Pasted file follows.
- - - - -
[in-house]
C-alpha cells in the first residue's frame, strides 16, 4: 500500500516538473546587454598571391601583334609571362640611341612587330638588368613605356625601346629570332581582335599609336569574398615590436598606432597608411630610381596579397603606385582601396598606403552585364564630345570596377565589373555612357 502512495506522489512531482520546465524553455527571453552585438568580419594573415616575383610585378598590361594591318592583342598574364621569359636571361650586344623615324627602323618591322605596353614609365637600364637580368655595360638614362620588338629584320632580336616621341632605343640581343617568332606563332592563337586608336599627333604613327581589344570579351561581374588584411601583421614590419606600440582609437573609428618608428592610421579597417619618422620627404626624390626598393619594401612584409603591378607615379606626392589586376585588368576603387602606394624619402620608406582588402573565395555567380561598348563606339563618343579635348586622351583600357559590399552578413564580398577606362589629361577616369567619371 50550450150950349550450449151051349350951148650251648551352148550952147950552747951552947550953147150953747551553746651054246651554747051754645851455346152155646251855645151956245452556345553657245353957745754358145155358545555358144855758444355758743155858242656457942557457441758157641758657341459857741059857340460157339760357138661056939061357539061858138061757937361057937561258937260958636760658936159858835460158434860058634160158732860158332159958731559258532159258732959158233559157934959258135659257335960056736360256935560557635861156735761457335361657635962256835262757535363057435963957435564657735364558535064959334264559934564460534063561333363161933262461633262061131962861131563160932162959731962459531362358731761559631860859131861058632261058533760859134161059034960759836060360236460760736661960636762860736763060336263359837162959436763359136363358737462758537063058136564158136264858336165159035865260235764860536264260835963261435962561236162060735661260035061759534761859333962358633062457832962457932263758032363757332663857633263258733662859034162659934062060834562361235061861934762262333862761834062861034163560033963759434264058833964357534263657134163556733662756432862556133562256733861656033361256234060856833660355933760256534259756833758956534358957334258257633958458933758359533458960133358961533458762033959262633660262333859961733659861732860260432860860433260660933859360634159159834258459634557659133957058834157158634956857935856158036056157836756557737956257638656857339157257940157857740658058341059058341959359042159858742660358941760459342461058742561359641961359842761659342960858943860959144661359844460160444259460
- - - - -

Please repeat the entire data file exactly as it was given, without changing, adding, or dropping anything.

[in-house]
C-alpha cells in the first residue's frame, strides 16, 4: 500500500516538473546587454598571391601583334609571362640611341612587330638588368613605356625601346629570332581582335599609336569574398615590436598606432597608411630610381596579397603606385582601396598606403552585364564630345570596377565589373555612357 502512495506522489512531482520546465524553455527571453552585438568580419594573415616575383610585378598590361594591318592583342598574364621569359636571361650586344623615324627602323618591322605596353614609365637600364637580368655595360638614362620588338629584320632580336616621341632605343640581343617568332606563332592563337586608336599627333604613327581589344570579351561581374588584411601583421614590419606600440582609437573609428618608428592610421579597417619618422620627404626624390626598393619594401612584409603591378607615379606626392589586376585588368576603387602606394624619402620608406582588402573565395555567380561598348563606339563618343579635348586622351583600357559590399552578413564580398577606362589629361577616369567619371 50550450150950349550450449151051349350951148650251648551352148550952147950552747951552947550953147150953747551553746651054246651554747051754645851455346152155646251855645151956245452556345553657245353957745754358145155358545555358144855758444355758743155858242656457942557457441758157641758657341459857741059857340460157339760357138661056939061357539061858138061757937361057937561258937260958636760658936159858835460158434860058634160158732860158332159958731559258532159258732959158233559157934959258135659257335960056736360256935560557635861156735761457335361657635962256835262757535363057435963957435564657735364558535064959334264559934564460534063561333363161933262461633262061131962861131563160932162959731962459531362358731761559631860859131861058632261058533760859134161059034960759836060360236460760736661960636762860736763060336263359837162959436763359136363358737462758537063058136564158136264858336165159035865260235764860536264260835963261435962561236162060735661260035061759534761859333962358633062457832962457932263758032363757332663857633263258733662859034162659934062060834562361235061861934762262333862761834062861034163560033963759434264058833964357534263657134163556733662756432862556133562256733861656033361256234060856833660355933760256534259756833758956534358957334258257633958458933758359533458960133358961533458762033959262633660262333859961733659861732860260432860860433260660933859360634159159834258459634557659133957058834157158634956857935856158036056157836756557737956257638656857339157257940157857740658058341059058341959359042159858742660358941760459342461058742561359641961359842761659342960858943860959144661359844460160444259460